When an explosion awakens young Ruddy in his dungeon bedroom in Castle Chaos, he escapes to the top of the tallest tower and tries to flee by transforming into his true form: a fire-breathing dragon. Instead, he's captured by the Royal Watch and registered for classes at the Royal Academy for Creature Habilitation, a juvenile hall for young monsters.
Under the watchful eye of his undead principal, Mr. Mortis, Ruddy must deal with his werewolf and goblin roommates and contend with a pair of troll-orc bullies bent on showing him who's boss at this school. But it all gets worse when a famed monster hunter turns up dead and the dragon kid is accused of his murder.
Ruddy and his new friends must work fast to clear his name. Otherwise, Abbot Pious will declare him guilty, close down the school, and put him to death!
Matt Forbeck is well known in the gaming and media tie-in world and we keep crossing paths in discussion groups, social media, and the convention circuit. I was looking for some new names to include here, and when Matt suggested MONSTER ACADEMY I couldn't have asked for anything more appropriate. – Kevin J. Anderson
"It is a book for anyone who wants a little escapism for the weekend, regardless of age. But, for parents of young adults who want to stretch their kids' thinking, this is a must-read. The main character, Ruddy, is inquisitive and asks tough questions about life, death, and the nature of hate and virtue. He is a frightening fire-breathing dragon with a heart too big for his magical human form and, at a time when most of our heroes are very flawed, it is lovely to have a hero who is innocent, true, and courageous."– Alex at Mighty Distractible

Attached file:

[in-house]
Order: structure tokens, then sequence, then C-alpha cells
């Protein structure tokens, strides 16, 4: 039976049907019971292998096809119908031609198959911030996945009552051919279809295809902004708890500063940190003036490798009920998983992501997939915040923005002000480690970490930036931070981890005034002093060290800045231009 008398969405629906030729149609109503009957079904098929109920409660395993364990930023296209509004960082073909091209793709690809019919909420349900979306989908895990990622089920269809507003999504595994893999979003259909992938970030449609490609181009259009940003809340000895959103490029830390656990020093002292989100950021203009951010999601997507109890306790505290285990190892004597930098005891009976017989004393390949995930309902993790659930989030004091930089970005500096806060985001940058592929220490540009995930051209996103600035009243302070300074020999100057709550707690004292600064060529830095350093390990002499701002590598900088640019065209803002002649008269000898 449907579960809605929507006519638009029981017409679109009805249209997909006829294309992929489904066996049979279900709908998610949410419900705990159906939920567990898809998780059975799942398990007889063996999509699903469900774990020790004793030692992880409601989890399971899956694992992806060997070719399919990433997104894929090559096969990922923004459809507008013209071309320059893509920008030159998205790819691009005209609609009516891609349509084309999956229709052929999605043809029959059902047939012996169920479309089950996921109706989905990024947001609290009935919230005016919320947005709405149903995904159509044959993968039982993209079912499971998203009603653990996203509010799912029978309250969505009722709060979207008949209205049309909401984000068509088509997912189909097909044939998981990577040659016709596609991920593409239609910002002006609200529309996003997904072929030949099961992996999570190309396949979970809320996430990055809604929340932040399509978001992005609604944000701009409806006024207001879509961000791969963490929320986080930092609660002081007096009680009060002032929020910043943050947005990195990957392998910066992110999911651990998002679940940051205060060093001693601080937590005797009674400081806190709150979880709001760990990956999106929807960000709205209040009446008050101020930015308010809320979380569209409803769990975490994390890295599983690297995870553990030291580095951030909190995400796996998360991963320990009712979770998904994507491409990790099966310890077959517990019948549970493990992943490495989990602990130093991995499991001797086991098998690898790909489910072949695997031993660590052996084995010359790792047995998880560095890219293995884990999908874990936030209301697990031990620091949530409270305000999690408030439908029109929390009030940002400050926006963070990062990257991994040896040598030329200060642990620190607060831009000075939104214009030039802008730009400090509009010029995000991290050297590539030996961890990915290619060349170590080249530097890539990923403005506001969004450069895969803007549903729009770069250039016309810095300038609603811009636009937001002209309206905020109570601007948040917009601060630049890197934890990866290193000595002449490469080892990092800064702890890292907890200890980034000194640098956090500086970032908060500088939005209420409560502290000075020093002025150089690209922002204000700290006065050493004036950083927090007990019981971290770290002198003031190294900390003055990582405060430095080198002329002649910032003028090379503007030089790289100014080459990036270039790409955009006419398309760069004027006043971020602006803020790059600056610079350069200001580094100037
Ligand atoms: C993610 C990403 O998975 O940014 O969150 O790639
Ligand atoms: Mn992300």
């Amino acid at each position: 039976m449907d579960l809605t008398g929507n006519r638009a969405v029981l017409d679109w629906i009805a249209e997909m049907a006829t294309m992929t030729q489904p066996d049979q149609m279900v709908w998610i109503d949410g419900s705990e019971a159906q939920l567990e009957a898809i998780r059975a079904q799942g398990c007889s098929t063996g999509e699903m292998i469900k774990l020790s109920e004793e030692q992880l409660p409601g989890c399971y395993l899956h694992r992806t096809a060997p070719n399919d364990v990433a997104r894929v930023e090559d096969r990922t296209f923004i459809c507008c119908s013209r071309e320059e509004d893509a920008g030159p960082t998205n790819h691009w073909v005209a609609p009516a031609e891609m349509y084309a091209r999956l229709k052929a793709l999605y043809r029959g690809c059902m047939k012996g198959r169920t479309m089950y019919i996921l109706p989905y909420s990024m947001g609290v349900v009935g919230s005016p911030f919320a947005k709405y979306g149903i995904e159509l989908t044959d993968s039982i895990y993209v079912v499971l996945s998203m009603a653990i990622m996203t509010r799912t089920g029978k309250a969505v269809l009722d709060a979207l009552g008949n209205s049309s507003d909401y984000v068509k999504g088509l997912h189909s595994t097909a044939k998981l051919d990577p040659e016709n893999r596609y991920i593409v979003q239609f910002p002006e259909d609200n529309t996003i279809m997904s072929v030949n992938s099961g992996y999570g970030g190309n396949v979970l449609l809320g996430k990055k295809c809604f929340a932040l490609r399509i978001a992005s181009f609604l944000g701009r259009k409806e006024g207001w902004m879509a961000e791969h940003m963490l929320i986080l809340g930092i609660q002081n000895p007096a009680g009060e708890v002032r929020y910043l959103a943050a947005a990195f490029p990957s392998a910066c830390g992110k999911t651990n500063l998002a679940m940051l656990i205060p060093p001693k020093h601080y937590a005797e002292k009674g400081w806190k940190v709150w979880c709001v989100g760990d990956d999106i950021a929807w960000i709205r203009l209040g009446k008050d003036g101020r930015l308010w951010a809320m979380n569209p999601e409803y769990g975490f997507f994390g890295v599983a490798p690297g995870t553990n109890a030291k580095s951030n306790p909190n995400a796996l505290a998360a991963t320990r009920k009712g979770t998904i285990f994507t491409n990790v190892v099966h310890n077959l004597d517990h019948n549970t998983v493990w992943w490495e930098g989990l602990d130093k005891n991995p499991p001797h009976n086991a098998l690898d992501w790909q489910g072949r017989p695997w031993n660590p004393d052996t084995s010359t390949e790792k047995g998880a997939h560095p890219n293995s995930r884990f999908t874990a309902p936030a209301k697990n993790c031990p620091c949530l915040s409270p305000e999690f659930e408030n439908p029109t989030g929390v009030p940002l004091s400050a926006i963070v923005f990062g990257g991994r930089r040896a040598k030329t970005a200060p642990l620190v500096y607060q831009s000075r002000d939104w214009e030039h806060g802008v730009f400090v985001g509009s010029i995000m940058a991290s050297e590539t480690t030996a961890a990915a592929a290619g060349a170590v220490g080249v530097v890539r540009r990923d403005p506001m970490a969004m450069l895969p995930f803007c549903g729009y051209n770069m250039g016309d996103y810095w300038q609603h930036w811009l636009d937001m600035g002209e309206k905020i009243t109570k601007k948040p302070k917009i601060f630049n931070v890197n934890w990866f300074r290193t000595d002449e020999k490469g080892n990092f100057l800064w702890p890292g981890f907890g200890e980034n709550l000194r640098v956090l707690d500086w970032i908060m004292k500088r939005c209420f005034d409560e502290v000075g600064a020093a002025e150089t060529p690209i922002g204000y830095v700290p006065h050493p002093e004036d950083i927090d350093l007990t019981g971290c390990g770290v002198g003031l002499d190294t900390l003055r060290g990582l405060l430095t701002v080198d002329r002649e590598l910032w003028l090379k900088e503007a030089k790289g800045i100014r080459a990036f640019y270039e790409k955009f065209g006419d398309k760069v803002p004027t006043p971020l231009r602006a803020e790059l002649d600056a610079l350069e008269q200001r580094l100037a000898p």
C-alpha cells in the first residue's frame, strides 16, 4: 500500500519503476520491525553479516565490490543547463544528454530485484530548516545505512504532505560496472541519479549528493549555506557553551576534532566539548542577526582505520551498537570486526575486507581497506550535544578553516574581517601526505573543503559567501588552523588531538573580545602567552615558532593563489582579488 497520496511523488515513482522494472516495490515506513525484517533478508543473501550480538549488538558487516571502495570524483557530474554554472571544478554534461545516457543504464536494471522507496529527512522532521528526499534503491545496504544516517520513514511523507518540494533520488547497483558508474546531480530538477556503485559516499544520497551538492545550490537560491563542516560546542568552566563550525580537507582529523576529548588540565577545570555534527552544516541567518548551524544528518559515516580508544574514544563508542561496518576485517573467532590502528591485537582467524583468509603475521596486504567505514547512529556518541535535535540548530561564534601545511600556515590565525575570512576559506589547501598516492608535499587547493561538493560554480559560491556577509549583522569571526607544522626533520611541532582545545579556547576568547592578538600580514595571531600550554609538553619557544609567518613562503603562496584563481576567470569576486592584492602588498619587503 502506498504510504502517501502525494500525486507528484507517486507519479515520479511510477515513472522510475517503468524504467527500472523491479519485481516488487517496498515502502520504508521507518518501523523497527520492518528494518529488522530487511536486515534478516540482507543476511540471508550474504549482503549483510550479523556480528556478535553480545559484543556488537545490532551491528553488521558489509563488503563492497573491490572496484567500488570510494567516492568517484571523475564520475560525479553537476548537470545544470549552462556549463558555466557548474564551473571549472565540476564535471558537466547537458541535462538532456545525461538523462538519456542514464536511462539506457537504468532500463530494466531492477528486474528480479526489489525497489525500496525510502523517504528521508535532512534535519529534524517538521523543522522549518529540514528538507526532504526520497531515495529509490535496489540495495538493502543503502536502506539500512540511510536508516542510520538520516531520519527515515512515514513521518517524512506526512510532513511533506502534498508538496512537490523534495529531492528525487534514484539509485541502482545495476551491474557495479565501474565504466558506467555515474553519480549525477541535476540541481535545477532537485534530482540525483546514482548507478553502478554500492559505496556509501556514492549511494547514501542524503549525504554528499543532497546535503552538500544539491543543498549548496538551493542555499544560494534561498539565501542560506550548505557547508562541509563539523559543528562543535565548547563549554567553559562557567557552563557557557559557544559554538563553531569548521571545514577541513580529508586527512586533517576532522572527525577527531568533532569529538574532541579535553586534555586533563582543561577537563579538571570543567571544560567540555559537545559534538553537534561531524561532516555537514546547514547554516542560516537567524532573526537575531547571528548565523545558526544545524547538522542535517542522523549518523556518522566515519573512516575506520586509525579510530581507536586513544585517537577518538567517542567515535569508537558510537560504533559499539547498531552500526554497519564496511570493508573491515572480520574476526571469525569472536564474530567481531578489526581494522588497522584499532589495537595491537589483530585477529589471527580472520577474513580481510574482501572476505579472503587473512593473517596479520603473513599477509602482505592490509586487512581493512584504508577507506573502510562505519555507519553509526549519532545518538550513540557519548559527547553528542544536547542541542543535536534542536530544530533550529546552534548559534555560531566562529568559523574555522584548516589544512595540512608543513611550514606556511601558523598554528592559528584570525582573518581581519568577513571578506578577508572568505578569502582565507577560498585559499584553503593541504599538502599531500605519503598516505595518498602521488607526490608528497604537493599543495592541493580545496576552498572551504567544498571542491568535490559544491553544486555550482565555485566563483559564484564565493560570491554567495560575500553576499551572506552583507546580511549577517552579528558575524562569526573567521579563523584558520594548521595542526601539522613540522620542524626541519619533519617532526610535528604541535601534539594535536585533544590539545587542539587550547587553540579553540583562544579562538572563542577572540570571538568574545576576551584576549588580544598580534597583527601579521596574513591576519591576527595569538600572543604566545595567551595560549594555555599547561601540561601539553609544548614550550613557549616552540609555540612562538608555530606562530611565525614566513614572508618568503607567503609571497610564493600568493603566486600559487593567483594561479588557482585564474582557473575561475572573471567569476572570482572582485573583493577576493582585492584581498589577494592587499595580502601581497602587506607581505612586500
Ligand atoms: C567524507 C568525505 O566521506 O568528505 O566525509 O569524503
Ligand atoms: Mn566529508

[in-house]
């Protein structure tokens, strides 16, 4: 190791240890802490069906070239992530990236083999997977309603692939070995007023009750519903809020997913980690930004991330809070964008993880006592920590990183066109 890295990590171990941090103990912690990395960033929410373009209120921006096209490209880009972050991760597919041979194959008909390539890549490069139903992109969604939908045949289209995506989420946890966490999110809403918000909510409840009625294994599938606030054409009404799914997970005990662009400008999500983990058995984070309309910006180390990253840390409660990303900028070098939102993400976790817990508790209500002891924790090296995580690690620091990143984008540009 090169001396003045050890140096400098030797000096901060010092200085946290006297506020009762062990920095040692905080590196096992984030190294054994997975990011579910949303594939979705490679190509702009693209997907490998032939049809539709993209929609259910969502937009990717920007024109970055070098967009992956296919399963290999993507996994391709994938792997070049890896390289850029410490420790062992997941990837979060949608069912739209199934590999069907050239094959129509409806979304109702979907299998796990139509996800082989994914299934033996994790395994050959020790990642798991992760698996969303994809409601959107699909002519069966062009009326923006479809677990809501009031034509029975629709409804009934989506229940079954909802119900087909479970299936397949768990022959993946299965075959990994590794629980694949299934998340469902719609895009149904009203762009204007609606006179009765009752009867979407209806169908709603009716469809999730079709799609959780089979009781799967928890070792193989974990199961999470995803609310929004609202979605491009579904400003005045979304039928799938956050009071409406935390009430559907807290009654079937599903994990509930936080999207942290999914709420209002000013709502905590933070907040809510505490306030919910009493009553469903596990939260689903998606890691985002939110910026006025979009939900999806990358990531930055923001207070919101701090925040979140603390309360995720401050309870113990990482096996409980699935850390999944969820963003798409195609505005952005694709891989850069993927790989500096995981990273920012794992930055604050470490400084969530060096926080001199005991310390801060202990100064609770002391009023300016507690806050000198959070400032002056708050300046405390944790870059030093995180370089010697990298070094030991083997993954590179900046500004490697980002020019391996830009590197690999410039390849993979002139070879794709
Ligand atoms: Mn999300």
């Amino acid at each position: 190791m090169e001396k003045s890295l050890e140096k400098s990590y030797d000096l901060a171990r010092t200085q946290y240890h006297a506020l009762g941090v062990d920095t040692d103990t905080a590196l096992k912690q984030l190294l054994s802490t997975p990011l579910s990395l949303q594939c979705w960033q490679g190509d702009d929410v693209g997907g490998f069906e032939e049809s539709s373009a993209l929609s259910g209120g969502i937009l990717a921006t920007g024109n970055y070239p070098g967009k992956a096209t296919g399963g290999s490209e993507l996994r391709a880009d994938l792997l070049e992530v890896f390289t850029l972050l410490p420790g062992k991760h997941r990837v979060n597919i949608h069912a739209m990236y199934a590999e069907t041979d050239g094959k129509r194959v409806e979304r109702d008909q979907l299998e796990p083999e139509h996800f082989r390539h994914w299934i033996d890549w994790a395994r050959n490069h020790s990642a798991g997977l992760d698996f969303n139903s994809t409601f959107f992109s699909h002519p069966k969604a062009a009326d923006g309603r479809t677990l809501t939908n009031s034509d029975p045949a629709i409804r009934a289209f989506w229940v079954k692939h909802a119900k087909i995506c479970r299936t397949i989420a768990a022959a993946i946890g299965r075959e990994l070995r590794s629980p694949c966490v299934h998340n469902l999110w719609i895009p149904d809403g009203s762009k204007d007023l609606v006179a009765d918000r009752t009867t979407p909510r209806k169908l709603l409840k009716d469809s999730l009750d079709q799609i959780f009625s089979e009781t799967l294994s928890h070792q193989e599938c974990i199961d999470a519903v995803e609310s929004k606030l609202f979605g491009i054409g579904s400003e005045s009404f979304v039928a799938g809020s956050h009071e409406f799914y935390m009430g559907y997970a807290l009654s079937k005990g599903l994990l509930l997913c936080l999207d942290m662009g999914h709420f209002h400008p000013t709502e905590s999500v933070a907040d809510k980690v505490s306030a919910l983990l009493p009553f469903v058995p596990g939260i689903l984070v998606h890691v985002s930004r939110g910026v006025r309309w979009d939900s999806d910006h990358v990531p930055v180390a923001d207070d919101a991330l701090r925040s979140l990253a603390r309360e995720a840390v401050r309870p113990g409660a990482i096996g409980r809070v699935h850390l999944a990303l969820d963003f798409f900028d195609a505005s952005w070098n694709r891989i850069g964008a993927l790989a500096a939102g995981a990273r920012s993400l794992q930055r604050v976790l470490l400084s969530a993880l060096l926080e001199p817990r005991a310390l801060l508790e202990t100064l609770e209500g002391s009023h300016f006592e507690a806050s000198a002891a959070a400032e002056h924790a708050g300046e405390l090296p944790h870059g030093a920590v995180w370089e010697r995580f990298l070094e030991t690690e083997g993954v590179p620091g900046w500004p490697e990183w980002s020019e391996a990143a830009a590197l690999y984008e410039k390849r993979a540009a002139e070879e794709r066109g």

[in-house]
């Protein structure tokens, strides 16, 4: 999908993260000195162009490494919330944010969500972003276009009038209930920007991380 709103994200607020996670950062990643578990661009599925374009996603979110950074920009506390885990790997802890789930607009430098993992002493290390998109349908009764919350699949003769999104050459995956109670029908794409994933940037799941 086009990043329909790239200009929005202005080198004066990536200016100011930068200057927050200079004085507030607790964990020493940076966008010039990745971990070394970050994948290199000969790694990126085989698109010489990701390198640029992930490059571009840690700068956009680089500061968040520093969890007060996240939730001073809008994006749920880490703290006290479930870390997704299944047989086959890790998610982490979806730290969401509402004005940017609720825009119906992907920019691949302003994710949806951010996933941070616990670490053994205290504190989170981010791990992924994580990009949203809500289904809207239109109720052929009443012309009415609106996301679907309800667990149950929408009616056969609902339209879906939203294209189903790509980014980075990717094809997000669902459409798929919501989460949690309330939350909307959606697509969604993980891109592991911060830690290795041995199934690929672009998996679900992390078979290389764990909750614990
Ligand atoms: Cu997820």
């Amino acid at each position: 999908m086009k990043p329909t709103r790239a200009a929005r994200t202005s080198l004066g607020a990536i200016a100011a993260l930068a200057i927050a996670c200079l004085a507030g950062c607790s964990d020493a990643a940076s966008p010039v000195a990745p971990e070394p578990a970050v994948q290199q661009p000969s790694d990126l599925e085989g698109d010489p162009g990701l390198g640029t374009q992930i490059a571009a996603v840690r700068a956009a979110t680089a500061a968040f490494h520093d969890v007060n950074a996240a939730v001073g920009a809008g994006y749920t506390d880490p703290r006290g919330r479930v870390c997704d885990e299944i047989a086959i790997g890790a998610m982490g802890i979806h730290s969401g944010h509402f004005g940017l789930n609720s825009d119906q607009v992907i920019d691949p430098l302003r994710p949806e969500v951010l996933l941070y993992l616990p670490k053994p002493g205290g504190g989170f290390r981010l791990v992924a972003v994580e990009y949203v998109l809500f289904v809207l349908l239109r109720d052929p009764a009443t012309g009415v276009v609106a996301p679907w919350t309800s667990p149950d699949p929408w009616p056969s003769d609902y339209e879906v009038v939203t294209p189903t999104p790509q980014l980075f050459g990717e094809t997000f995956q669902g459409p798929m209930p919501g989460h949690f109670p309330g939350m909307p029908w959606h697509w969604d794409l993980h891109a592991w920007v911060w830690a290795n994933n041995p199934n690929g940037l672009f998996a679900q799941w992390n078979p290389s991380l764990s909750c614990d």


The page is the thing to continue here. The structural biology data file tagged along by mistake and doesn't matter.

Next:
"This is a novel that works on almost every level for me…Matt Forbeck has another win on his hand. I wasn't really sure what to expect from it, exactly, but I can say that it was a hell of a lot of fun. This is a great young adult book, of the sort that I'd have loved to read as a kid. 9/10!"– Abhinav Jain
"This was a wonderful, enjoyable read. It is an entertaining way of exploring ideas celebrating diversity. I look forward to reading the next in this trilogy, as Matt Forbeck has created some wonderful characters, and I want to see what they do next."– Ellen Forsyth
"Matt Forbeck does an amazing job of integrating character qualities while keeping the story flowing with quick-witted dialogue, interesting plot points, and even some darker, mysterious tones. If you enjoy fast-paced books interwoven with fantasy and strange creatures, you'll simply love Monster Academy!"Mariah Beem
The first explosion rocked the lonely castle straight down to the dungeons and threatened to topple it off the mountainous crag from which it stabbed into the sky. Ruddy's ears rang like a bell tower at high mass, and pebbles and dust rained down from the ceiling of the boy's underground cell, coating his mop of shaggy red hair with a layer of dry filth. The sudden noise and shudder surprised him so much he gasped and sucked the crud into his lungs, which sent him into a fit of hacking coughs.
Ruddy wiped the muddy residue from around his tearing eyes and wished his cramped, cut-stone cell had even a tiny window through which he could get some air and look outside to see what was going on. He knew it would have exposed him to the chilly mountain air into which he was sometimes allowed to venture — always under strict supervision — but he'd never feared the cold. He would have traded every bit of that supposed protection for a sliver of a view of the valley below.